The Florida Boaters Guide: A Handbook of Boating Laws and Responsibilities
The Official Boating Handbook of the Florida Fish and Wildlife Conservation Commission - Web Version
Table of Contents
All recreational vessels must have at least one Type I, II, III, or V personal flotation device (life jacket) that is U.S. Coast Guard–approved and of the proper size for each person on board.
In addition to the above requirement, vessels 16 feet in length or longer must have one Type IV PFD that is USCG–approved personal flotation device on board and immediately available.
Children under 6 years of age must wear a USCG–approved Type I, II, or III PFD at all times while on any vessel less than 26 feet in length that is underway upon Florida waters. ("Underway" means any time except when the vessel is anchored, moored, docked, or aground.)
Vessels operating on waters outside the geographical boundaries of Florida (three miles or the edge of the Gulf Stream, whichever is greater, off the Atlantic coast or nine miles off the Gulf of Mexico coast) are subject to the new federal PFD regulation for children. On these waters, each child under 13 years of age who is on an underway recreational vessel must wear an appropriate USCG–approved PFD unless the child is below deck or in an enclosed cabin.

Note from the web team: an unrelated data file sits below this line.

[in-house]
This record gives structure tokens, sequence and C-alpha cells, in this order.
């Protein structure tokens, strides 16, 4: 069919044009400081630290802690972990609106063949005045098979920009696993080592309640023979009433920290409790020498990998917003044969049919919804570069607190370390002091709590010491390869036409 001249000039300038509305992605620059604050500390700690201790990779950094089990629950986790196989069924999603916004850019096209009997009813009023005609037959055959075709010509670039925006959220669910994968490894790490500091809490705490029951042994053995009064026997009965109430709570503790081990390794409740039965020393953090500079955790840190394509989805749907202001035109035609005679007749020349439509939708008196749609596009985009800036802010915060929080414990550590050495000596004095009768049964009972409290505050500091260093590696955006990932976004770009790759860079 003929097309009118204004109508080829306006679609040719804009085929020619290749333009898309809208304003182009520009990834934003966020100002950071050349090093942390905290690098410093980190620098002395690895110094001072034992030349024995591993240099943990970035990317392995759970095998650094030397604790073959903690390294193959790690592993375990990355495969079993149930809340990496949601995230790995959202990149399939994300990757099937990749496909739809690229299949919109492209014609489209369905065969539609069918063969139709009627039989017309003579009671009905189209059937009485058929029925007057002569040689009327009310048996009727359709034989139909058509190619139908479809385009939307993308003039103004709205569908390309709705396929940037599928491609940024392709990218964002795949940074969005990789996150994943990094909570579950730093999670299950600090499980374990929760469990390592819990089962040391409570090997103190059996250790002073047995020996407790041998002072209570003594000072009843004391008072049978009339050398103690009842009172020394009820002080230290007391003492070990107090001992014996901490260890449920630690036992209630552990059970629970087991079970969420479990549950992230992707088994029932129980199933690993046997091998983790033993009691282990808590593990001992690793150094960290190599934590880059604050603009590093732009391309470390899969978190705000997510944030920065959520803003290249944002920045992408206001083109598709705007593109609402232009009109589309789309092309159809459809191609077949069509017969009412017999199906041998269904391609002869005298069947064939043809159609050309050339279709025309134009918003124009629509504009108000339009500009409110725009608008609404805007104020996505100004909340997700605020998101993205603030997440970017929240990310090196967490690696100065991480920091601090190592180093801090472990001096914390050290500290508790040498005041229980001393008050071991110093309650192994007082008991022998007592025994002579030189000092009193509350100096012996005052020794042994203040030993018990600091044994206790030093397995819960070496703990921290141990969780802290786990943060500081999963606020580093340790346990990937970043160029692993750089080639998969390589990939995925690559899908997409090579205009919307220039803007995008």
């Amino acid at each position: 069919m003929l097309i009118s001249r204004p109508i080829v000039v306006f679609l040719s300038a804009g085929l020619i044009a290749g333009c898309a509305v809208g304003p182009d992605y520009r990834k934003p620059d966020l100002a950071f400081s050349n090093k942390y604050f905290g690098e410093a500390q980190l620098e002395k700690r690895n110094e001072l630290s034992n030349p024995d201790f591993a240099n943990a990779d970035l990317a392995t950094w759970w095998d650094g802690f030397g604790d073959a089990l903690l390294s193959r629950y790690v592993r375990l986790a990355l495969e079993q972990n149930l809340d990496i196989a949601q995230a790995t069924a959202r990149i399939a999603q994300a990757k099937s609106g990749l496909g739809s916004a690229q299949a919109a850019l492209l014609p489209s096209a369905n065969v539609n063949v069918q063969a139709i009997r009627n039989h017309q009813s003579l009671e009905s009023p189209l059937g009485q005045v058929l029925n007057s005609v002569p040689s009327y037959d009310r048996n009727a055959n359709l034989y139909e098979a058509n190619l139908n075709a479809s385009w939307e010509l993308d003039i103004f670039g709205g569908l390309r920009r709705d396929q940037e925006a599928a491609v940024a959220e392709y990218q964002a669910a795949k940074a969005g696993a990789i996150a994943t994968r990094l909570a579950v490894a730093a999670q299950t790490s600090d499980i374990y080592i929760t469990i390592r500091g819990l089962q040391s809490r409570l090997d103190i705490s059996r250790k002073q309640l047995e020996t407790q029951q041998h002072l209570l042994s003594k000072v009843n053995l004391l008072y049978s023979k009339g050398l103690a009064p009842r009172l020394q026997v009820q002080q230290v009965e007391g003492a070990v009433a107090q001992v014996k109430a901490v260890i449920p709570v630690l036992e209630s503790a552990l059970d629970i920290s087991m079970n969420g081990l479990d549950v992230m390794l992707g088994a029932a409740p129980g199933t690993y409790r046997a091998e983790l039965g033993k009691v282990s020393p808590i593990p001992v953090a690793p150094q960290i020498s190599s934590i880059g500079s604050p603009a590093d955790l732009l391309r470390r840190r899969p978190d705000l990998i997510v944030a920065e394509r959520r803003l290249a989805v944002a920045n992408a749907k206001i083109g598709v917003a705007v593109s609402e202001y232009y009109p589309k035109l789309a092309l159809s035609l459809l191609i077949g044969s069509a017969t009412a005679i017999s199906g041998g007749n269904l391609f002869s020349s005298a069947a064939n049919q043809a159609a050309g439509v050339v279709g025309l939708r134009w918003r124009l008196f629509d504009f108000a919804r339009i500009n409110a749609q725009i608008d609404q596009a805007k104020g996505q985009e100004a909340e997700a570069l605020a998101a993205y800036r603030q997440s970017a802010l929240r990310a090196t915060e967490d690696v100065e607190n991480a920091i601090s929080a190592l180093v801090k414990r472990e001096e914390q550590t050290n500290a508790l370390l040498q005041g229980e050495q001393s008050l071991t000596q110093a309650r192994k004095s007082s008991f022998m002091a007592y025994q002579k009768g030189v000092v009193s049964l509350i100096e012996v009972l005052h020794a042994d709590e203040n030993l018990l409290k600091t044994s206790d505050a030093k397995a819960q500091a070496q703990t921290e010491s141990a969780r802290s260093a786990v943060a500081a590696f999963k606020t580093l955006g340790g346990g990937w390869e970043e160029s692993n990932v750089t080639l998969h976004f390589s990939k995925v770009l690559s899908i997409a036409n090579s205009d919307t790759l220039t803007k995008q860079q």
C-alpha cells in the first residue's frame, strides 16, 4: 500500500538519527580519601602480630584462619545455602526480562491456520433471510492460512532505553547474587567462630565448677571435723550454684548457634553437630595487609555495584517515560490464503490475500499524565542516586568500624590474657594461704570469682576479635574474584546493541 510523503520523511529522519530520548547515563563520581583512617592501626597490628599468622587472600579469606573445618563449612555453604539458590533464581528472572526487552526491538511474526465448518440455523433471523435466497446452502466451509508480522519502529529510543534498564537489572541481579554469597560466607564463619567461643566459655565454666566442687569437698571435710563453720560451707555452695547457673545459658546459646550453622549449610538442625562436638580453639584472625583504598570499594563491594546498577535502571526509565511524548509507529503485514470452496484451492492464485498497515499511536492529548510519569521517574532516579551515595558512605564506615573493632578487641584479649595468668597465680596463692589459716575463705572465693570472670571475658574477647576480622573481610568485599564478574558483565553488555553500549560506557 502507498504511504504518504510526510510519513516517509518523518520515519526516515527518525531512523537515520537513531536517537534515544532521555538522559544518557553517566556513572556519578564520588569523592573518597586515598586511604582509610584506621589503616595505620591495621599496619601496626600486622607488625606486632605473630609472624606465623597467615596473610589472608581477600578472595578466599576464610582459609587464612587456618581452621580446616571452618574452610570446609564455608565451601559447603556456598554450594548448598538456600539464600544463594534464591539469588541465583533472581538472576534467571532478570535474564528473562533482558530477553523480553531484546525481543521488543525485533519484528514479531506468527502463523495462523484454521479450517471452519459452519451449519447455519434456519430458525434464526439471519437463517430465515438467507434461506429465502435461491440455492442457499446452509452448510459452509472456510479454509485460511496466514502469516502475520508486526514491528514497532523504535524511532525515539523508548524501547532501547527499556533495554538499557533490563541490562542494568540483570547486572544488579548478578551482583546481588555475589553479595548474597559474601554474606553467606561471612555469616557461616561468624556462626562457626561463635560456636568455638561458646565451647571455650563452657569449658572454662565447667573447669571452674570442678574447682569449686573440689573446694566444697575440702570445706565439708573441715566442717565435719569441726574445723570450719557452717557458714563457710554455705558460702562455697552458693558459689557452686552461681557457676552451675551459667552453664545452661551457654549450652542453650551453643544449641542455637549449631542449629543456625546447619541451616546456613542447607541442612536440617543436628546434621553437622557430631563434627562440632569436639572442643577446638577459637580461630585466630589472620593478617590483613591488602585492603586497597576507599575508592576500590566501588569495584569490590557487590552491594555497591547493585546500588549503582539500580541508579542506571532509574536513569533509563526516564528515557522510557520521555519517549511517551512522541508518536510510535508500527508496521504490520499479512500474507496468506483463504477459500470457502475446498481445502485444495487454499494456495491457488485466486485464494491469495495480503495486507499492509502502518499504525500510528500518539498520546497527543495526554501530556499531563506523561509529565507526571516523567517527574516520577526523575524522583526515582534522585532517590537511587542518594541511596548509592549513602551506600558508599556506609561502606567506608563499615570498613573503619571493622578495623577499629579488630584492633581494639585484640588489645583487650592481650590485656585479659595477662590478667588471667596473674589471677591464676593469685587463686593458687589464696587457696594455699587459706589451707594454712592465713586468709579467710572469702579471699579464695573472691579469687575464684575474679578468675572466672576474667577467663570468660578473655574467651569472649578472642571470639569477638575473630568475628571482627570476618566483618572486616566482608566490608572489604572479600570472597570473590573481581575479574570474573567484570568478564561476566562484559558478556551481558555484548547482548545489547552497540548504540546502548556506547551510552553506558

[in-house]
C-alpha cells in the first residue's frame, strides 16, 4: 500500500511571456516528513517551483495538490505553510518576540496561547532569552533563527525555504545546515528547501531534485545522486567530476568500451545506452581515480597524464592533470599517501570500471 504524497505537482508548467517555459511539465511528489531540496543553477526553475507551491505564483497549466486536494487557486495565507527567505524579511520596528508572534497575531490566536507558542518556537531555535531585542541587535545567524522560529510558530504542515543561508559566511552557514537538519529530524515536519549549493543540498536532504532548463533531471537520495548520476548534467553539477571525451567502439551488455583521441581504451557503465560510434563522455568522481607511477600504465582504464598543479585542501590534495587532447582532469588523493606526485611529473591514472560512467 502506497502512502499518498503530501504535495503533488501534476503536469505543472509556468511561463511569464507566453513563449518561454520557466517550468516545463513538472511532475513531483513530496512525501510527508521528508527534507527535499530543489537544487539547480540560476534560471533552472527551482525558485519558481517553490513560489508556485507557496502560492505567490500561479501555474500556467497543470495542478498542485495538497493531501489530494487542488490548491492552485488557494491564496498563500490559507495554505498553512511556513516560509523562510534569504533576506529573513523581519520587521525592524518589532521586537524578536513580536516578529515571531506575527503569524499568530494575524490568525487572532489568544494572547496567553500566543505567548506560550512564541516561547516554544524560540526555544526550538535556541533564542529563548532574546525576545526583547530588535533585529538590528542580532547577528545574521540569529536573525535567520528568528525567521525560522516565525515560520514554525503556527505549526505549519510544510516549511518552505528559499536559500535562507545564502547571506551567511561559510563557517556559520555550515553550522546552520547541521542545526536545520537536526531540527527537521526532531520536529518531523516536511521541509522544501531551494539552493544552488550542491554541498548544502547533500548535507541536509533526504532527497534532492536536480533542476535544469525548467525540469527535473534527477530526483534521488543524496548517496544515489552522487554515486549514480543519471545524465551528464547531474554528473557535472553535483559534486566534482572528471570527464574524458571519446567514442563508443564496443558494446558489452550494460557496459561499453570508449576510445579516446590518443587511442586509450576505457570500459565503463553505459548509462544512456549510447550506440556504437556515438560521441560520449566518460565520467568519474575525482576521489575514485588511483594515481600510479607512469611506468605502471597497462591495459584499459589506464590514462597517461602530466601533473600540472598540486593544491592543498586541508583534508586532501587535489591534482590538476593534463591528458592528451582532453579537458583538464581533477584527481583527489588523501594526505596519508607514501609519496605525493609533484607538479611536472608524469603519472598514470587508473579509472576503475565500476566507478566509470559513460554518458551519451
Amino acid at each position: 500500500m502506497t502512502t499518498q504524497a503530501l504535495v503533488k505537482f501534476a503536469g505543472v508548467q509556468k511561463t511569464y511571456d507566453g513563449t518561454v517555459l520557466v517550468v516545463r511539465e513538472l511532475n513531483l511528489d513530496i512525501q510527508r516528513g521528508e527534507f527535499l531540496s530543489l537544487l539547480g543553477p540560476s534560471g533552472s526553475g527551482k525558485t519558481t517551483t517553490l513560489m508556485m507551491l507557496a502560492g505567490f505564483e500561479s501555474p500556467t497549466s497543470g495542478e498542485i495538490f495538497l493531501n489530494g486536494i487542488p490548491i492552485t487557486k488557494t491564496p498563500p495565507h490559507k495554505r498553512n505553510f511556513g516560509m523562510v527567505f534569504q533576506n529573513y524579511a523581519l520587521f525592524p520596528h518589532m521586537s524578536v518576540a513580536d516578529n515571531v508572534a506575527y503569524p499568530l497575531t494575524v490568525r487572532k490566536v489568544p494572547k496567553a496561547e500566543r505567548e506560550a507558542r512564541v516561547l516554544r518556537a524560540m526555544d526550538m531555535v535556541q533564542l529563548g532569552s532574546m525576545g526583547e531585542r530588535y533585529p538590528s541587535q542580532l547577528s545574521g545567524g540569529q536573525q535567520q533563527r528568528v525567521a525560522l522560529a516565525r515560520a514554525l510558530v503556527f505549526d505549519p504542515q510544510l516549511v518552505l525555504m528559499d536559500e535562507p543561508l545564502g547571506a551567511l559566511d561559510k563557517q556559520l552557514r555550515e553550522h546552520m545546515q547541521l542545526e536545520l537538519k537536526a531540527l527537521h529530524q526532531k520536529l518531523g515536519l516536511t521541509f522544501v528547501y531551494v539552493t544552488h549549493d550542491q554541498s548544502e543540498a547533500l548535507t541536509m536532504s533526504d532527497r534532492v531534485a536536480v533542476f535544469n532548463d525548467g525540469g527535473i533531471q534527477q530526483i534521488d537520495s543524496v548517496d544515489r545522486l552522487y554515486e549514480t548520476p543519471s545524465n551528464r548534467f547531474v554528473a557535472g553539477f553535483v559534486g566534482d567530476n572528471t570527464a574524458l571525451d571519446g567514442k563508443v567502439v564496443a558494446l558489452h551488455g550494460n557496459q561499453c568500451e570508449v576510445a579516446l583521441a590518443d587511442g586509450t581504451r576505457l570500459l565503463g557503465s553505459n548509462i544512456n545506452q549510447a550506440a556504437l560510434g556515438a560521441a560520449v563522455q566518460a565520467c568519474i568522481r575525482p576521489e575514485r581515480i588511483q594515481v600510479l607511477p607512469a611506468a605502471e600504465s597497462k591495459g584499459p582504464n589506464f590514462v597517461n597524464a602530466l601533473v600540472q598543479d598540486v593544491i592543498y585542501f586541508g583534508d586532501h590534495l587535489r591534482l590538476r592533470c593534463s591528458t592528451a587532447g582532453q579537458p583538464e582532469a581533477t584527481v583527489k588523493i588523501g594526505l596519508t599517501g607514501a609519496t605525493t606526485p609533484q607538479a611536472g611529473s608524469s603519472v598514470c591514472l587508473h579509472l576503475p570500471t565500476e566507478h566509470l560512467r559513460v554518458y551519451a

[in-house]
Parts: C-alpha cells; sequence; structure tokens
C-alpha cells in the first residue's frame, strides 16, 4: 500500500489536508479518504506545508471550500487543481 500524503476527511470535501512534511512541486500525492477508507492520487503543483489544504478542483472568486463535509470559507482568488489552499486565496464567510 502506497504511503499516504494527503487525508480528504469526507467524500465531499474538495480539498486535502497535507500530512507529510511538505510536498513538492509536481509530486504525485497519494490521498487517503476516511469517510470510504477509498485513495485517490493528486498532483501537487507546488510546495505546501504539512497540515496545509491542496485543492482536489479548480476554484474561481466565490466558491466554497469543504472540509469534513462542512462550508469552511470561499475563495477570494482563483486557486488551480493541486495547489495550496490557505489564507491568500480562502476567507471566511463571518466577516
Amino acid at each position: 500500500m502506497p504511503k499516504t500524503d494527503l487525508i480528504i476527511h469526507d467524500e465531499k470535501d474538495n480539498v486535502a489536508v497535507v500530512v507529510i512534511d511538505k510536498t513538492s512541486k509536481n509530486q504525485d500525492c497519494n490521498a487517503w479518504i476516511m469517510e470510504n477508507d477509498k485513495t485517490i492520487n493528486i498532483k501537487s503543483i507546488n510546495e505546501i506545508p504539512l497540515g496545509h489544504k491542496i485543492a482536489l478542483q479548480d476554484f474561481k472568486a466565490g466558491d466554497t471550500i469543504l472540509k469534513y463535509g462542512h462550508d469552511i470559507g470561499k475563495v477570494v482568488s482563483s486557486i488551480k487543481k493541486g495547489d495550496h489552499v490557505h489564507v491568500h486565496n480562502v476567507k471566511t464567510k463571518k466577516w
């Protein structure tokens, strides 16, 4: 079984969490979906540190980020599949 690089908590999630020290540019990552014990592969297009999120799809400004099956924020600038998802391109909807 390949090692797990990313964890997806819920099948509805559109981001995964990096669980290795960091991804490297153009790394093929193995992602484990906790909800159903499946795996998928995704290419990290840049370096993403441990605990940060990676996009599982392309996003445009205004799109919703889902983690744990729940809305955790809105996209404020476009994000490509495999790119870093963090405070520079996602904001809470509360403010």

Each person on board a personal watercraft (PWC), and anyone being towed behind a vessel, must wear a USCG–approved PFD. Inflatable PFDs are not to be worn on PWC or while water-skiing.
Besides being labeled "USCG approved," all PFDs must be:
- In good and serviceable condition.
- Readily accessible, which means you are able to put the PFD on quickly in an emergency.
- Of the proper size for the intended wearer. Sizing for PFDs is based on body weight and chest size.
Type I: Wearable Offshore Vests
These vests are geared for rough or remote waters where rescue may take awhile. They provide the most buoyancy, are excellent for flotation, and will turn most unconscious persons face up in the water.
Type II: Wearable Near-Shore Vests
These vests are good for calm waters when quick rescue is likely. A Type II may not turn some unconscious wearers face up in the water.
Type III: Wearable Flotation Aids
These vests or full-sleeved jackets are good for calm waters when quick rescue is likely. They are not recommended for rough waters because they will not turn most unconscious persons face up.
Type IV: Throwable Devices
These cushions and ring buoys are designed to be thrown to someone in trouble. Because a Type IV is not designed to be worn, it is neither for rough waters nor for persons who are unable to hold onto it.
TYPE V: Special-Use Devices
These vests, deck suits, hybrid PFDs, and others are designed for specific activities, such as windsurfing, kayaking, or water-skiing. To be acceptable, Type V PFDs must be used in accordance with their label.